Submissions are now being accepted for the following categories and subcategories:
- Server & O/S Hosting
IBM AIX, AS/400, HP-UX Linux, Solaris, VMware, Windows
- Database Hosting
IBM DB2, Microsoft SQL Server, Microsoft SQL Server Cluster, MySQL Oracle 9i / 10g / 11g, Oracle RAC
- Application Hosting
AspenTech, BEA WebLogic, Blackberry Enterprise Server, Citrix, Custom Software, IBM WebSphere, Lotus, Microsoft Exchange, SupportSoft, Verity Hosting, VMware
- Service Provider Hosting
Application Service Provider (ASP), Software as a Service (SaaS)
- Solutions By Industry
Construction, Education,Energy/Utilities, Financial, Healthcare, Manufacturing, Marketing/Media, Retail/Distribution, Technology,Transportation
There will be separate award for each category and subcategory and an overall best dedicated hosting provider Award for an outstanding service provider who continues to inspire the industry.
To submit an entry, please visit: Dedicated Server Hosting Awards
The options in managed dedicated web hosting have exploded in recent years. Dedicated servers are now available at prices even the smallest businesses can afford, and the future of Web Hosting is Dedicated Servers.
Top 10 Dedicated Hosting Website (http://www.Top10DedicatedHosting.com) categorically defines Dedicated server hosting providers as Cheap Dedicated hosting, Best Dedicated hosting and Managed Dedicated services based on both Linux and Windows platforms and offering options such as Celeron, Pentium 4, Dual Xeon, Xeon Quad Core, Kentsfield, Conroe, Woodcrest and Clovertown Processors, Dual Core AMD Opteron, cPanel, Plesk, WHM, Redhat, Debian, FreeBSD, CentOS and Windows 2003
When a host computer runs multiple web servers simultaneously it is known as “virtual” hosting. This system relies on virtual DNS resolution which permits specific domain names to be assigned to each web server. So, a single computer can then host many independent web sites. Virtual web hosting is either name based or IP based and allows a great degree of manageability, efficiency, and scalability of the infrastructure.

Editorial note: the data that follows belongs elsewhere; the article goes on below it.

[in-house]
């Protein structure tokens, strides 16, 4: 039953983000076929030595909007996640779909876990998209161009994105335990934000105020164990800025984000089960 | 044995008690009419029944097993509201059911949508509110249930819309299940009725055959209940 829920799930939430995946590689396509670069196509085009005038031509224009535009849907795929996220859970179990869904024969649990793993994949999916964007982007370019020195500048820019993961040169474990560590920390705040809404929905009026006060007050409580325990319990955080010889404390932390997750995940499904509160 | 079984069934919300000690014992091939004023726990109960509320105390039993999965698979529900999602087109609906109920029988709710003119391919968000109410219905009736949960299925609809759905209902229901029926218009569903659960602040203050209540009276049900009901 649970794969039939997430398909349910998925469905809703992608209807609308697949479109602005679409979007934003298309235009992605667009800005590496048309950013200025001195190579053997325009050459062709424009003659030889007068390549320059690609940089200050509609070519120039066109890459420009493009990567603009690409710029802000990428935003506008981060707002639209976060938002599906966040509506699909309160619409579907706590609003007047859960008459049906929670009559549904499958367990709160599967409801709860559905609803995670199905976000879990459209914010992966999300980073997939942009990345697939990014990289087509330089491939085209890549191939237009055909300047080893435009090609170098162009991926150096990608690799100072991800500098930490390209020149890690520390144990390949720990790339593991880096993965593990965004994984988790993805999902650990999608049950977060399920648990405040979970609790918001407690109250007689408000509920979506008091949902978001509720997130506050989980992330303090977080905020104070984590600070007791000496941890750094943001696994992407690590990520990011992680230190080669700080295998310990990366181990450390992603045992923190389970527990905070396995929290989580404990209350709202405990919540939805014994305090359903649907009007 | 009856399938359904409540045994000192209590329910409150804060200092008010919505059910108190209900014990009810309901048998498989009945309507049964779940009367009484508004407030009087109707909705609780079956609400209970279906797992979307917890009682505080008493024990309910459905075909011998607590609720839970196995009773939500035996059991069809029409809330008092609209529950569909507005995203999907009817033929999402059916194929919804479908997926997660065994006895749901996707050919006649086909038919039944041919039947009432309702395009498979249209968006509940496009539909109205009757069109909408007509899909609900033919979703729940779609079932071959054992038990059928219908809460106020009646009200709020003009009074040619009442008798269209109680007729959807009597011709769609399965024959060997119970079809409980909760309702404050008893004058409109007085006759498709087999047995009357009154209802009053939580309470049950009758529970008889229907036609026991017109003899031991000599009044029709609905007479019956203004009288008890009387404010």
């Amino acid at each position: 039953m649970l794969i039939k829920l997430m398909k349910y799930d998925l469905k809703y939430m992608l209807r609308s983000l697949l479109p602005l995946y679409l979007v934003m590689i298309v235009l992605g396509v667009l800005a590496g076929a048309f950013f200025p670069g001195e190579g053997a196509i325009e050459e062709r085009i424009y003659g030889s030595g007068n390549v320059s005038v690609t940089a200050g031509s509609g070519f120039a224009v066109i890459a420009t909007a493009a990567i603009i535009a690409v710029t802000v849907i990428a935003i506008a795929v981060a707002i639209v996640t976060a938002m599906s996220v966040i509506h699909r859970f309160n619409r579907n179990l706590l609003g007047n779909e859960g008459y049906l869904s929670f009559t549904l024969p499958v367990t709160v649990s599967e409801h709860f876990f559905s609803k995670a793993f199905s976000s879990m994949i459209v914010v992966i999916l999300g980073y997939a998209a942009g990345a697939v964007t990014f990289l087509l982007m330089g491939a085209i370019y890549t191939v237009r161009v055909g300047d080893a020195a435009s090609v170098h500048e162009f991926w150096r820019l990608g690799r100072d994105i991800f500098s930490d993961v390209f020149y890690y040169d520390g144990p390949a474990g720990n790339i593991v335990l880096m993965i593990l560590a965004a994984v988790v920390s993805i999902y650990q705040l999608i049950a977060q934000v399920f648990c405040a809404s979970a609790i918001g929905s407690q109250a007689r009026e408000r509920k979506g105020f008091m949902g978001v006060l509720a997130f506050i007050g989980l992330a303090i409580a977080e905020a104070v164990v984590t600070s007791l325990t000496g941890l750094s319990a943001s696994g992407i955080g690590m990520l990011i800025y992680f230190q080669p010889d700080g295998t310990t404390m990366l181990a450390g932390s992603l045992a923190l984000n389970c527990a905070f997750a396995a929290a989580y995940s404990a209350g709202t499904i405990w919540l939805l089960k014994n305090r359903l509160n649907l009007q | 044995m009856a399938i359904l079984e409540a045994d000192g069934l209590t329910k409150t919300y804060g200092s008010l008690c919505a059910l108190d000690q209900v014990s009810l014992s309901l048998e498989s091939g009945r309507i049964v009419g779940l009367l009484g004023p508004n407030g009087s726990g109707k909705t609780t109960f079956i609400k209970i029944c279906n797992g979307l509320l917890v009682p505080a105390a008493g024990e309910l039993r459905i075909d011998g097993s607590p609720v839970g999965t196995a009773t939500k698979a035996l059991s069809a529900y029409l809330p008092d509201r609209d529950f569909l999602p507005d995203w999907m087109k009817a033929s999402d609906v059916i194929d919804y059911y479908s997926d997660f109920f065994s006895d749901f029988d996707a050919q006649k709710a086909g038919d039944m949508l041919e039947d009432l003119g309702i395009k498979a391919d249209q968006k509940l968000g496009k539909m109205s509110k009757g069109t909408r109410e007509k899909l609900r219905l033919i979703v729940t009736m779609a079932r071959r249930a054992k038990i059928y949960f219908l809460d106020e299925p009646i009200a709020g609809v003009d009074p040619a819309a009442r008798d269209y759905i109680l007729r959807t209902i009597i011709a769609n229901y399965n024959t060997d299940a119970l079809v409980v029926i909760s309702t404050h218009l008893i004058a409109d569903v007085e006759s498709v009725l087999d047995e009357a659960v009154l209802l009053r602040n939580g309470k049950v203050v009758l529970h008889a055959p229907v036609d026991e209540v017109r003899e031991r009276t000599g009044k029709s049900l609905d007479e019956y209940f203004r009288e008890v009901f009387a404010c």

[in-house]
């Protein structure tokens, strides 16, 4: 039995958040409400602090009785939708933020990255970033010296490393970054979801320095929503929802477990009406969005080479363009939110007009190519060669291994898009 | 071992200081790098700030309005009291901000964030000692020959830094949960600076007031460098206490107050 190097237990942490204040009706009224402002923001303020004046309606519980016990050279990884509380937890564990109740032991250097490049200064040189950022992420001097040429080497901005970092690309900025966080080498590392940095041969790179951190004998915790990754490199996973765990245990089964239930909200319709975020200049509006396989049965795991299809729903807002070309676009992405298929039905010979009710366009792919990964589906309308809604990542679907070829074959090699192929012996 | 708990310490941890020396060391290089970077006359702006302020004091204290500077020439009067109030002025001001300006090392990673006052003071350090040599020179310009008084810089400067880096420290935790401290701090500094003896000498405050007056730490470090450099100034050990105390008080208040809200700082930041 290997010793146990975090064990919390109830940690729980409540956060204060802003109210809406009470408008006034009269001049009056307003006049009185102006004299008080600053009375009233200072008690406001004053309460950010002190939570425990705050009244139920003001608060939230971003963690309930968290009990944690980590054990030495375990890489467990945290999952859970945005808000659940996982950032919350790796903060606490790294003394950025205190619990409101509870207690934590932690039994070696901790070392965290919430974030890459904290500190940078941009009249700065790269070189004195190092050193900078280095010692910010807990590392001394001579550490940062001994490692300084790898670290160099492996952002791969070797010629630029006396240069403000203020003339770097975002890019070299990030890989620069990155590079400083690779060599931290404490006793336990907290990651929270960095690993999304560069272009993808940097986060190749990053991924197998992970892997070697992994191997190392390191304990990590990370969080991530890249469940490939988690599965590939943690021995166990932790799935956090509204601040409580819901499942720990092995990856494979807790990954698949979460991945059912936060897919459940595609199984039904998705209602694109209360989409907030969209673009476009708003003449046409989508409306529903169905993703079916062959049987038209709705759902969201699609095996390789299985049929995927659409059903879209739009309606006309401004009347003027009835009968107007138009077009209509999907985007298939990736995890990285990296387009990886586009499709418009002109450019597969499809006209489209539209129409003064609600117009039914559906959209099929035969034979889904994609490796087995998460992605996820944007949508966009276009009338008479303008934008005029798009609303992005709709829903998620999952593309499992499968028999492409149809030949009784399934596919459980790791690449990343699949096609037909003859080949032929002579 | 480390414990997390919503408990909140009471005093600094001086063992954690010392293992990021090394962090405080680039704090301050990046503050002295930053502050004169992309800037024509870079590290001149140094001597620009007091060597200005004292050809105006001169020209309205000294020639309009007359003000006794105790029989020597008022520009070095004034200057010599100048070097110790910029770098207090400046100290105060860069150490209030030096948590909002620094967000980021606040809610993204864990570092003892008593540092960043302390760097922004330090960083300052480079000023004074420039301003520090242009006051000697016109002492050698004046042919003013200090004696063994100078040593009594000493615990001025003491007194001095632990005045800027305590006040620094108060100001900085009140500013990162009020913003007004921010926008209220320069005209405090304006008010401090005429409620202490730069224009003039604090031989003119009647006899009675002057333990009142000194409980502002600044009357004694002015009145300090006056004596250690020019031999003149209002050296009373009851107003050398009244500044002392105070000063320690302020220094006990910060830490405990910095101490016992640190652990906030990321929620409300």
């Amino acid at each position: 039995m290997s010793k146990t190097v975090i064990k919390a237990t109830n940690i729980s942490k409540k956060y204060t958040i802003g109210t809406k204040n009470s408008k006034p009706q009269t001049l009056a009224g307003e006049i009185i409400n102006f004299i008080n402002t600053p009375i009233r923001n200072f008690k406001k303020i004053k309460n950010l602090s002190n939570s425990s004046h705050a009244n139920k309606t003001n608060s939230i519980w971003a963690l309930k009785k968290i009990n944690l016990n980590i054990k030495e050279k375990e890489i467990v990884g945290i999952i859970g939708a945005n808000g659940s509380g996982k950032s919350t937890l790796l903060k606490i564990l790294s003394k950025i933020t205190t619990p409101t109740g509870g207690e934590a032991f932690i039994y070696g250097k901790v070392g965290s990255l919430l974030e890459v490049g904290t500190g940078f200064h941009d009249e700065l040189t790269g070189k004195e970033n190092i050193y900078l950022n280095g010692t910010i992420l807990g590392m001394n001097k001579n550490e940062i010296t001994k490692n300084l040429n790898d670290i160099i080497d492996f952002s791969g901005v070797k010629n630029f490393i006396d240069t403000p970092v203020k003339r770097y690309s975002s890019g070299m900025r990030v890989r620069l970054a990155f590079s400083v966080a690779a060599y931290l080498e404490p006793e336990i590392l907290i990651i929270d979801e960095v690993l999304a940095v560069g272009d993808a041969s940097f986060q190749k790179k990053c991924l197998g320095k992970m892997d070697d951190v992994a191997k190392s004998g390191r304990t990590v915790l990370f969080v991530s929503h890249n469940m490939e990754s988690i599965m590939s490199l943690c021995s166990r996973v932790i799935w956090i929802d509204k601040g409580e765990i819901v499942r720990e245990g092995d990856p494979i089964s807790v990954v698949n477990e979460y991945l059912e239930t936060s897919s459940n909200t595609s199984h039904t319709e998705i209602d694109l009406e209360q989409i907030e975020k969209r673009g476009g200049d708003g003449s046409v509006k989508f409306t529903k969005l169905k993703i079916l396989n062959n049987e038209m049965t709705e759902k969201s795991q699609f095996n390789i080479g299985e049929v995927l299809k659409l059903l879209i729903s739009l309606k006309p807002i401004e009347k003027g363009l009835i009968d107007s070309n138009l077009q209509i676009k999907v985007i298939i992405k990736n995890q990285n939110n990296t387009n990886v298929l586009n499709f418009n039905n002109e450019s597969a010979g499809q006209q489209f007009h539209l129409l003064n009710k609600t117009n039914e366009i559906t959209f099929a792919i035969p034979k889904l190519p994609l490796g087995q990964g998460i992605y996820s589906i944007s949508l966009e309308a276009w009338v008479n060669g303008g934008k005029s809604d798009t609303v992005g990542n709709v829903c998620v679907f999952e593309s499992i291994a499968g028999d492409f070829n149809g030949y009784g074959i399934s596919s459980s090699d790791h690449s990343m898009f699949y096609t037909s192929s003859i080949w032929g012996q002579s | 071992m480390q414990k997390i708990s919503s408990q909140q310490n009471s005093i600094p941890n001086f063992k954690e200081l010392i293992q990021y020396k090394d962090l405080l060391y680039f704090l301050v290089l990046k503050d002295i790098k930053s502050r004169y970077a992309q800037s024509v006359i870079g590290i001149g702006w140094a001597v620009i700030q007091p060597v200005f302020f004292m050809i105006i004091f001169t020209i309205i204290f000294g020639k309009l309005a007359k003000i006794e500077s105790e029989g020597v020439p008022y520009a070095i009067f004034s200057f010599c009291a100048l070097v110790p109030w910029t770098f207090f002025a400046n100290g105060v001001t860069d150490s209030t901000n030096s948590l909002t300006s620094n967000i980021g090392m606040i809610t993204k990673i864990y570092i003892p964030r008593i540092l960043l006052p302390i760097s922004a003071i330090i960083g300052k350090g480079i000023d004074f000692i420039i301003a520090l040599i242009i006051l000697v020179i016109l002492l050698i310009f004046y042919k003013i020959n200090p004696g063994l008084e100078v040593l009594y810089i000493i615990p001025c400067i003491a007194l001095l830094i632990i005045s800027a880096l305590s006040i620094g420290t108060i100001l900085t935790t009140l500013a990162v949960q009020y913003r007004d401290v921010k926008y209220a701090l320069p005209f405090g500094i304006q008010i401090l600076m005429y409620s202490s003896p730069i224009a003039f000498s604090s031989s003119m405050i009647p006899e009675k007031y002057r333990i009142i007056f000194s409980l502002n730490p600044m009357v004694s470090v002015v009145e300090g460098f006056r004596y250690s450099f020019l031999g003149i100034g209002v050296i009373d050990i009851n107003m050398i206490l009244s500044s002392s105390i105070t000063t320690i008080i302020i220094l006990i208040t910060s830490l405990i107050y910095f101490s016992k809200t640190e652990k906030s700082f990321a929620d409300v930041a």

When a web site has outgrown in many ways its hosting solution then the most workable option is “virtual” web hosting. This is cost efficient as compared to setting up your own dedicated server.
In “virtual” hosting, resources are not shared with other web sites. Each website is assigned fixed amounts of available resources. So, a single site cannot utilize disproportionately all the resources.
Each website has its own operating system on the “virtual” hosting server with an isolated segment of disk space and in some cases specific hard drives on the server. So, crashes or technical problems encountered by other sites on the host server will not affect your site. Using this system you the website owner can install changes in the operating system and customize your web pages.
• Do your research well and find the near to perfect virtual host. Be sure to check referrals and blogs as well as forums for complaints.
• Read all the fine print thoroughly and ask any questions you may have before signing up. Most virtual hosting providers offer back ups of your site, technical support, e-mail addresses, a web based GUI for you to manage your settings, and a e-commerce path that will allow shopping carts and customer support as well as loyalty programs.
• Once terms and conditions are agreed upon, the hosting company will give you a login name and password, an IP address for your site, and the name of the “private directory” that is assigned to you. This is where you will upload your pages.
• Register your domain name and be sure to ensure that the DNS record specifies the DNS server of the virtual hosting company. If your site is already registered then complete the required formalities to change the DNS records with your registrar.
• Upload the pages to the virtual hosting directory.
• Test the site after 3-4 days using the IP address. Once the DNS propagates across the web you will be able to access your site using its domain.
Virtual hosting works because with the popularity of the web there exist, a bouquet of customers that need a common set of web services and technical support. So, a company that can efficiently package together several solutions which can be used by a great number of customers becomes profitable as well as popular. They offer websites an economy of costs as well as the advantage of a degree of independence.
Virtual hosting will cost around US$ 35-US$ 99 per month and more. This is much lower than the costs of running a dedicated server and therefore the ideal choice for a small to mid sized web site that has outgrown shared hosting.